The question of whether you should choose to create generic or incident specific response plans often comes down to funding and the resources you have at your disposal. More often than not, the value of a contingency plan lies in the quality of the work, not the scale of it.
The difference between a specific and a generic plan
Firstly, let’s get the terminology straight: Contingency plans are plans tailored to be used during the response to specific incident types, as opposed to plans that address incidents on a more general level. So, from the terminology point of view, one might easily think that an incident specific plan is the best way to go, but that is not necessarily the case.
With an emergency management function in-house, you can invest more time in writing plans for various scenarios. If that's not the case, you're better off writing a plan that covers several scenarios, predominantly because it’s better to write a good generic plan than a simplistic specific one, even if it’s as general as;
- Ensure that are people are safe.
- Ensure that business can continue as normal.
Whilst specific and focused plans are often more comprehensive, it’s imperative that you have resources and time to train people on all the described scenarios. In the event of an incident or crisis people must be able to use the plans you have made. If you don’t have the time or resources available to do this work properly the generic plans might suit you best because they can be used as aide memoirs -a plan that doesn’t tell you exactly what to do, but rather influences your decision making.
Your risk analysis will form the basis of your emergency preparedness plan, whether specific or generic; even the most comprehensive plans should only address the main threats to the organisation. You can’t plan for every eventuality, and it wouldn’t be sensible to exhaust all your resources on doing so.
An airline should be planning for an aircraft accident, ash cloud, and strike whereas an oil company may not plan for any of these specifically, as they are likely to be low impact and low-likelihood events.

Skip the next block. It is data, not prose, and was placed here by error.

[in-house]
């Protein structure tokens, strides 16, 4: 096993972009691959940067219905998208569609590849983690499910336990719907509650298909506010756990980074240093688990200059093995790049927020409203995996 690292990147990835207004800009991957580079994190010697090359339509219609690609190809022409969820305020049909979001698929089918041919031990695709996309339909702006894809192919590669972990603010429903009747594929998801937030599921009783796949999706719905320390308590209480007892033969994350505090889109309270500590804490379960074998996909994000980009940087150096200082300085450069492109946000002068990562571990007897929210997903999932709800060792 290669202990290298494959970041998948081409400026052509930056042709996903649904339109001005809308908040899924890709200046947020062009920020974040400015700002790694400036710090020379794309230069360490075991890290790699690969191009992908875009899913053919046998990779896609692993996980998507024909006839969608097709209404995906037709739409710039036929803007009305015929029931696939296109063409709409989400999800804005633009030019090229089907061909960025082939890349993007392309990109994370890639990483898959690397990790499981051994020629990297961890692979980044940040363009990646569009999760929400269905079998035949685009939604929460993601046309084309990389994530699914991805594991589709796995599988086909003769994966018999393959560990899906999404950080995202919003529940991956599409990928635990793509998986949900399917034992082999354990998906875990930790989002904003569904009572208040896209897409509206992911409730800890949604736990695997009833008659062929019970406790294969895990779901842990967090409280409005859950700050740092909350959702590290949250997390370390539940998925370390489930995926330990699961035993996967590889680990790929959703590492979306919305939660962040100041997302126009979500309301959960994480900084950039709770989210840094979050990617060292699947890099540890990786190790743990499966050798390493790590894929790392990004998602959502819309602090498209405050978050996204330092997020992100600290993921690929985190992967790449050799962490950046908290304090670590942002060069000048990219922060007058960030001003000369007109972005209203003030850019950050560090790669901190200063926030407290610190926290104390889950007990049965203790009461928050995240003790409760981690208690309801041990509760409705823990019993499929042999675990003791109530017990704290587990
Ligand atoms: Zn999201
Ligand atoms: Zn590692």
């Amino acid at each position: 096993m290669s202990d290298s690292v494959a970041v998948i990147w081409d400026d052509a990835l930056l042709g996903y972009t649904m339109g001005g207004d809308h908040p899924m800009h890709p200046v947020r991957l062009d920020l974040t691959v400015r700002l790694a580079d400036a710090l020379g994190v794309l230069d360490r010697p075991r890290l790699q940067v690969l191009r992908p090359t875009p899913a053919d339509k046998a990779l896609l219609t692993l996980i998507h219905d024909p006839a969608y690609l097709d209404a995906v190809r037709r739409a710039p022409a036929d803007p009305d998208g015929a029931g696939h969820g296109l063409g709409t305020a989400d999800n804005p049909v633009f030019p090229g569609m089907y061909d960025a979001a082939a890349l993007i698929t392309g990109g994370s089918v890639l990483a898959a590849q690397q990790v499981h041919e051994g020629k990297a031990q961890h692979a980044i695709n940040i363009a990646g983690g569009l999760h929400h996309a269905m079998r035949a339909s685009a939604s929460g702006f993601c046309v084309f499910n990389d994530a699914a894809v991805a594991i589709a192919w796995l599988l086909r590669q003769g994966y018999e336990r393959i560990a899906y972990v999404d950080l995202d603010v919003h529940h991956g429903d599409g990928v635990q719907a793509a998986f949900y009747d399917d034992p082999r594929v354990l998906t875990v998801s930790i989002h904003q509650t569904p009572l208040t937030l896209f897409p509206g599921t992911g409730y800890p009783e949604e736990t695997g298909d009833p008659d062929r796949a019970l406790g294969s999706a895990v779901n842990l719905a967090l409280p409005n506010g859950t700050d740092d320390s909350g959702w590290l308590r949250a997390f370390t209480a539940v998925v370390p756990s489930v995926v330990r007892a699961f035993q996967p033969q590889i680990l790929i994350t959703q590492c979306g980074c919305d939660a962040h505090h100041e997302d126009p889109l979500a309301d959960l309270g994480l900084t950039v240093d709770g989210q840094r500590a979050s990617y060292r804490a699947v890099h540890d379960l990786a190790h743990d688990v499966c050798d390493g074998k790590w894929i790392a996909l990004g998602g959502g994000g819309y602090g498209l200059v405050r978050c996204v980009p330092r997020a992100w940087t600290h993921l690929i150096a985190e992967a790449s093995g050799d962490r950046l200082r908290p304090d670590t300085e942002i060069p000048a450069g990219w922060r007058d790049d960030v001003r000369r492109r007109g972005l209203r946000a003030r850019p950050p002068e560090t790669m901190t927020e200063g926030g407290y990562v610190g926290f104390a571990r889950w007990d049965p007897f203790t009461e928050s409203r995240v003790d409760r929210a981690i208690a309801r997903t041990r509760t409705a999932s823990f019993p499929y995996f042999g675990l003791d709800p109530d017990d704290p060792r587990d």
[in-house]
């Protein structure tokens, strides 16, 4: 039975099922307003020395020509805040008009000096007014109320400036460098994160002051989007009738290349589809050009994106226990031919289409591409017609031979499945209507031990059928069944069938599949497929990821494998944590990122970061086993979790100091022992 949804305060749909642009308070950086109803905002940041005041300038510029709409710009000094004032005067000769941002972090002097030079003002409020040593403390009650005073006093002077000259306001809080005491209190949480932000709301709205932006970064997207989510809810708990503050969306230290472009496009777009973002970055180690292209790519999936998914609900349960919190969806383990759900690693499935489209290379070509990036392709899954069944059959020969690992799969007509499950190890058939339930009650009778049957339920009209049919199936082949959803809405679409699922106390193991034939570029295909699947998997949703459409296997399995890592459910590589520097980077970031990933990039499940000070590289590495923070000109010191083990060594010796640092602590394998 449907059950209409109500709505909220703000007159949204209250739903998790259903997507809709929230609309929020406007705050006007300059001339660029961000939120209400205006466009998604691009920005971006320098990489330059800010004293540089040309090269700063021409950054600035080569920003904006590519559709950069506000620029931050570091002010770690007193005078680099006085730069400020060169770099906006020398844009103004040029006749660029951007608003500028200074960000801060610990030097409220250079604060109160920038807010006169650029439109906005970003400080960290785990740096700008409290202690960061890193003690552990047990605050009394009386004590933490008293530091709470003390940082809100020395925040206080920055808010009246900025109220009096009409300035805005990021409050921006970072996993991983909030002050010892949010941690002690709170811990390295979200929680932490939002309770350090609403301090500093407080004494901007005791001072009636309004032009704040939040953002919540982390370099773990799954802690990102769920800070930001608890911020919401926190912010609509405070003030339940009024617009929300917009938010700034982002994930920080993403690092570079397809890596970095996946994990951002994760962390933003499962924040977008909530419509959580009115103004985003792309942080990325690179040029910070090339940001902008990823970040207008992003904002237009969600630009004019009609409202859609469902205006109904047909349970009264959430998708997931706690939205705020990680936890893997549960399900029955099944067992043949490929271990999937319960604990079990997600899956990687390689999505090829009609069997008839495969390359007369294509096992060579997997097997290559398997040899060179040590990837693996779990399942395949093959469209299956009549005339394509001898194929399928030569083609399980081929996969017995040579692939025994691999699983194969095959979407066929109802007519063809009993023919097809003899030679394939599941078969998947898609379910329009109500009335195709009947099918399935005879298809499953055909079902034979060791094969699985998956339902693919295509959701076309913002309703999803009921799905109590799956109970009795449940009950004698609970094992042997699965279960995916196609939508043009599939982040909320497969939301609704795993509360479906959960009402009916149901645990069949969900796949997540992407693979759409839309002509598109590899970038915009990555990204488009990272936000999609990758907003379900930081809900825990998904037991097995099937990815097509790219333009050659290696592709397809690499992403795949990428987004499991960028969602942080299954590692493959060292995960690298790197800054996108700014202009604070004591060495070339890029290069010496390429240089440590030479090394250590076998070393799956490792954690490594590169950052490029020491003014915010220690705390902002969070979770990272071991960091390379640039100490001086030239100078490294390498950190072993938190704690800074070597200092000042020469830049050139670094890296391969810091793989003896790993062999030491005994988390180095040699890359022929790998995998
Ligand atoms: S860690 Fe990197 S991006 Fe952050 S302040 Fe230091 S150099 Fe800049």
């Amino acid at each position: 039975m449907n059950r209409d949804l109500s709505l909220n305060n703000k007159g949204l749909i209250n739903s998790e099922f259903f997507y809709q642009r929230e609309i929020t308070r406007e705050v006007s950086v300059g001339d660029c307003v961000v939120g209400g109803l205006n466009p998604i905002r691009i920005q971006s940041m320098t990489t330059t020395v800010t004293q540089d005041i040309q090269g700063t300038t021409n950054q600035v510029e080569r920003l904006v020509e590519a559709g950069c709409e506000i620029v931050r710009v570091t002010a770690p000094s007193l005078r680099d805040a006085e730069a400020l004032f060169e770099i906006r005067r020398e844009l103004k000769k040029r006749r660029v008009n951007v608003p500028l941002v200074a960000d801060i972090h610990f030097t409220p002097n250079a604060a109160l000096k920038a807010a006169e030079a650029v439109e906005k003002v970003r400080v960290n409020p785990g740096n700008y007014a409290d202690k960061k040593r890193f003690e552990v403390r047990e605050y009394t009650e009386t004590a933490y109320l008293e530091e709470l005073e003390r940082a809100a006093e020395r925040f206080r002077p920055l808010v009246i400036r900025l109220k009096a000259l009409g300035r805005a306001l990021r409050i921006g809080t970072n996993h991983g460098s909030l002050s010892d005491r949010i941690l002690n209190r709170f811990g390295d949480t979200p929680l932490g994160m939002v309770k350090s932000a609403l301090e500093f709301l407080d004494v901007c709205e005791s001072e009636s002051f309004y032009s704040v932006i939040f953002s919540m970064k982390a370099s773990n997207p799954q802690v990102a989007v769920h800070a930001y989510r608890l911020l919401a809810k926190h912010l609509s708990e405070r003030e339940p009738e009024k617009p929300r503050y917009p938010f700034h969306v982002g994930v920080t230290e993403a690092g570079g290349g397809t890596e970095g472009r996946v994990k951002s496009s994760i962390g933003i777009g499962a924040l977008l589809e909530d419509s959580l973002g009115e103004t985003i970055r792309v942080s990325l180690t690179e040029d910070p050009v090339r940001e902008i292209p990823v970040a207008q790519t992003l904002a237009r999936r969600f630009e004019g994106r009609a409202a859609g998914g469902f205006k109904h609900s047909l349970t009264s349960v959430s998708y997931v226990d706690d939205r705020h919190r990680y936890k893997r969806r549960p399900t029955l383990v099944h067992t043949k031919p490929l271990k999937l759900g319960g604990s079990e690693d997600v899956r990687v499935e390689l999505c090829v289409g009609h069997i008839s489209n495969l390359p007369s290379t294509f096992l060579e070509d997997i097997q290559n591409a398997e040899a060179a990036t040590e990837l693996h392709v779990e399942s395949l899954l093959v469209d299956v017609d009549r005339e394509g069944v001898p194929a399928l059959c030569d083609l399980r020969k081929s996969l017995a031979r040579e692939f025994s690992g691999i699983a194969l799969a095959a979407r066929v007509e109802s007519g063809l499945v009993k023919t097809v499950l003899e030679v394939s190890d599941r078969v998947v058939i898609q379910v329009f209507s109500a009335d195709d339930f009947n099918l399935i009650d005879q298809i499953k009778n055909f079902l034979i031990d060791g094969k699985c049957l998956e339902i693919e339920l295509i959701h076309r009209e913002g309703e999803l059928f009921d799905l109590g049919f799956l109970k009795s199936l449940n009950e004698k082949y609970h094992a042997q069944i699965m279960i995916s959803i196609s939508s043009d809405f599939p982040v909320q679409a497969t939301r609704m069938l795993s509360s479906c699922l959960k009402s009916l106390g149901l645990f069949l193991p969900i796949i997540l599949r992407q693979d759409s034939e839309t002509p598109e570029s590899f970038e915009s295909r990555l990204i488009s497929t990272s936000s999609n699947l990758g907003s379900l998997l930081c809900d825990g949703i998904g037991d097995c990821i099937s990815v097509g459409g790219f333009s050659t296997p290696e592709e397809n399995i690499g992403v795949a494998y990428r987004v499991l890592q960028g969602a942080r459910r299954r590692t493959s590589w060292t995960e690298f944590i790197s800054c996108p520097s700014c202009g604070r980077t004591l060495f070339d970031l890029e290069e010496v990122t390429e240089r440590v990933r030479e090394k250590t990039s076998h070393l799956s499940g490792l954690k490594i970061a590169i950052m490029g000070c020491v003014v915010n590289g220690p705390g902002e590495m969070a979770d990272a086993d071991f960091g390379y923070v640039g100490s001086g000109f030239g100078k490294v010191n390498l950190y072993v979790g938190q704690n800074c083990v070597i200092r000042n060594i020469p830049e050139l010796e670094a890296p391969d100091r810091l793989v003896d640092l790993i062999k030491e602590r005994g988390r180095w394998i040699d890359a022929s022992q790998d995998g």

Keep it role-specific
Generic or not, the plan still must be role specific, and it’s paramount that it still addresses what your responders should do as individuals. To get this right you should conduct interviews with each of the key functions in your organisation and work out their key tasks and priorities for an incident.
This is quite often the best way to develop these plans. They could be generic or specific, but they must have input from key stakeholders in order to be effective.
Read more: Why Crisis Management Must be Hierarchical
Things to consider
Specific or generic, then? In my opinion, it boils down to these decisive factors:
Competence: Yours or your team’s capability to write the plan
Training: Capability to roll out and exercise those plans.
Finance: What resources are available to you?
IT structure: The plans must be readily available at all times from all locations. If you don’t have the necessary IT structure in place to deliver the plans to people, you are better off starting with a generic plan.
Revise: Capability to revise the plans on a regular basis and make changes based on business landscape and organisational change.